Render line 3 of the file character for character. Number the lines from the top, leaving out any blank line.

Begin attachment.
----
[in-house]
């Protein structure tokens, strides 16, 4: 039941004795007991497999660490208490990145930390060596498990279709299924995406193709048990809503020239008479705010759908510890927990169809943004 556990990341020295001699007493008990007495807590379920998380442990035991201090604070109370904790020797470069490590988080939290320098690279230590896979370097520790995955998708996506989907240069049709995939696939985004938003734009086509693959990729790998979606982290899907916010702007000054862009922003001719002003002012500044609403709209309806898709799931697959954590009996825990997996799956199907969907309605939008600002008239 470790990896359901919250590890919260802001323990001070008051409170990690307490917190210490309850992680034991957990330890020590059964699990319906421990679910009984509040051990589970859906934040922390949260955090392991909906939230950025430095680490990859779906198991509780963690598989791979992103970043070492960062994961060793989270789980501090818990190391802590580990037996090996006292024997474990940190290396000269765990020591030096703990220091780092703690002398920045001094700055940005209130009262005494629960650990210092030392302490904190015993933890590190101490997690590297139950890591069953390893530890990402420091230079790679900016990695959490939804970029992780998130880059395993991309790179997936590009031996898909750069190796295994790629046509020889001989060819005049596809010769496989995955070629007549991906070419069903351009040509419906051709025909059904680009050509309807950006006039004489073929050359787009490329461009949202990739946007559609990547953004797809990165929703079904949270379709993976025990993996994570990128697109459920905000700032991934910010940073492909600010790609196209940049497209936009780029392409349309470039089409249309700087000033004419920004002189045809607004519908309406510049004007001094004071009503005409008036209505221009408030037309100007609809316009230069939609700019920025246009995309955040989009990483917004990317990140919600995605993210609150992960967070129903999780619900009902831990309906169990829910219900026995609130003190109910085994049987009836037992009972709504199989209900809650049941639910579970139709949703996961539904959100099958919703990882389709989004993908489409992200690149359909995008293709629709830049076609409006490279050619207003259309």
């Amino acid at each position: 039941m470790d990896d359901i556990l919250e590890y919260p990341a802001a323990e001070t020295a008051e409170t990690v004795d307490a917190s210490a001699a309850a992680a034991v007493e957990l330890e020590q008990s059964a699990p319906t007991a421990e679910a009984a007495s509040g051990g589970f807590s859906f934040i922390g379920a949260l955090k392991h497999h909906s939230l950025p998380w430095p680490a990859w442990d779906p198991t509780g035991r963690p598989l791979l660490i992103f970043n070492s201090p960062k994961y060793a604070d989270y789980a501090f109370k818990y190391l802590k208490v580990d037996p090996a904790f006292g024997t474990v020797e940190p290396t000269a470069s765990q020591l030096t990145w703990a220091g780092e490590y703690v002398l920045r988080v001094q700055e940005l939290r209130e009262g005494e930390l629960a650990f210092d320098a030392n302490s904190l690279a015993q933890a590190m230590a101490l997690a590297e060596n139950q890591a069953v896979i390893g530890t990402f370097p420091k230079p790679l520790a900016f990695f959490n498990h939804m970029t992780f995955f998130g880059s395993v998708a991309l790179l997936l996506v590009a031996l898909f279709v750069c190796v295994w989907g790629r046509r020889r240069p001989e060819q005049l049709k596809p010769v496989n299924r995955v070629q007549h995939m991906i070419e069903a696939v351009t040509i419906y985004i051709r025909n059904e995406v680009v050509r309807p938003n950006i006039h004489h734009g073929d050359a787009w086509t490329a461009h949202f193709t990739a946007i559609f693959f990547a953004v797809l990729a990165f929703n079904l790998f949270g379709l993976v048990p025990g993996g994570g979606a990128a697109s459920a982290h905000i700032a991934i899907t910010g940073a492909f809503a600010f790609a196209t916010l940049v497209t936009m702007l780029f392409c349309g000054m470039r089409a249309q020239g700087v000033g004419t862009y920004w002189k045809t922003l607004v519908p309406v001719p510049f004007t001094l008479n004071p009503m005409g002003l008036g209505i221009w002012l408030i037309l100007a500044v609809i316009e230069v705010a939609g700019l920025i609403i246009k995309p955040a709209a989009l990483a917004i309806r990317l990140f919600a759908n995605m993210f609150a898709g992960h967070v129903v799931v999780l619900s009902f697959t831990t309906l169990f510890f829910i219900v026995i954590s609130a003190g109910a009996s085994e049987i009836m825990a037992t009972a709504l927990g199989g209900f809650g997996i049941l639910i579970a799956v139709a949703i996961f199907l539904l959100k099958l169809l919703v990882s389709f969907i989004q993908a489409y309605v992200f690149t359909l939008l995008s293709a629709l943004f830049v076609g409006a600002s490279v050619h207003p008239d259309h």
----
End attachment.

């Amino acid at each position: 039941m470790d990896d359901i556990l919250e590890y919260p990341a802001a323990e001070t020295a008051e409170t990690v004795d307490a917190s210490a001699a309850a992680a034991v007493e957990l330890e020590q008990s059964a699990p319906t007991a421990e679910a009984a007495s509040g051990g589970f807590s859906f934040i922390g379920a949260l955090k392991h497999h909906s939230l950025p998380w430095p680490a990859w442990d779906p198991t509780g035991r963690p598989l791979l660490i992103f970043n070492s201090p960062k994961y060793a604070d989270y789980a501090f109370k818990y190391l802590k208490v580990d037996p090996a904790f006292g024997t474990v020797e940190p290396t000269a470069s765990q020591l030096t990145w703990a220091g780092e490590y703690v002398l920045r988080v001094q700055e940005l939290r209130e009262g005494e930390l629960a650990f210092d320098a030392n302490s904190l690279a015993q933890a590190m230590a101490l997690a590297e060596n139950q890591a069953v896979i390893g530890t990402f370097p420091k230079p790679l520790a900016f990695f959490n498990h939804m970029t992780f995955f998130g880059s395993v998708a991309l790179l997936l996506v590009a031996l898909f279709v750069c190796v295994w989907g790629r046509r020889r240069p001989e060819q005049l049709k596809p010769v496989n299924r995955v070629q007549h995939m991906i070419e069903a696939v351009t040509i419906y985004i051709r025909n059904e995406v680009v050509r309807p938003n950006i006039h004489h734009g073929d050359a787009w086509t490329a461009h949202f193709t990739a946007i559609f693959f990547a953004v797809l990729a990165f929703n079904l790998f949270g379709l993976v048990p025990g993996g994570g979606a990128a697109s459920a982290h905000i700032a991934i899907t910010g940073a492909f809503a600010f790609a196209t916010l940049v497209t936009m702007l780029f392409c349309g000054m470039r089409a249309q020239g700087v000033g004419t862009y920004w002189k045809t922003l607004v519908p309406v001719p510049f004007t001094l008479n004071p009503m005409g002003l008036g209505i221009w002012l408030i037309l100007a500044v609809i316009e230069v705010a939609g700019l920025i609403i246009k995309p955040a709209a989009l990483a917004i309806r990317l990140f919600a759908n995605m993210f609150a898709g992960h967070v129903v799931v999780l619900s009902f697959t831990t309906l169990f510890f829910i219900v026995i954590s609130a003190g109910a009996s085994e049987i009836m825990a037992t009972a709504l927990g199989g209900f809650g997996i049941l639910i579970a799956v139709a949703i996961f199907l539904l959100k099958l169809l919703v990882s389709f969907i989004q993908a489409y309605v992200f690149t359909l939008l995008s293709a629709l943004f830049v076609g409006a600002s490279v050619h207003p008239d259309h």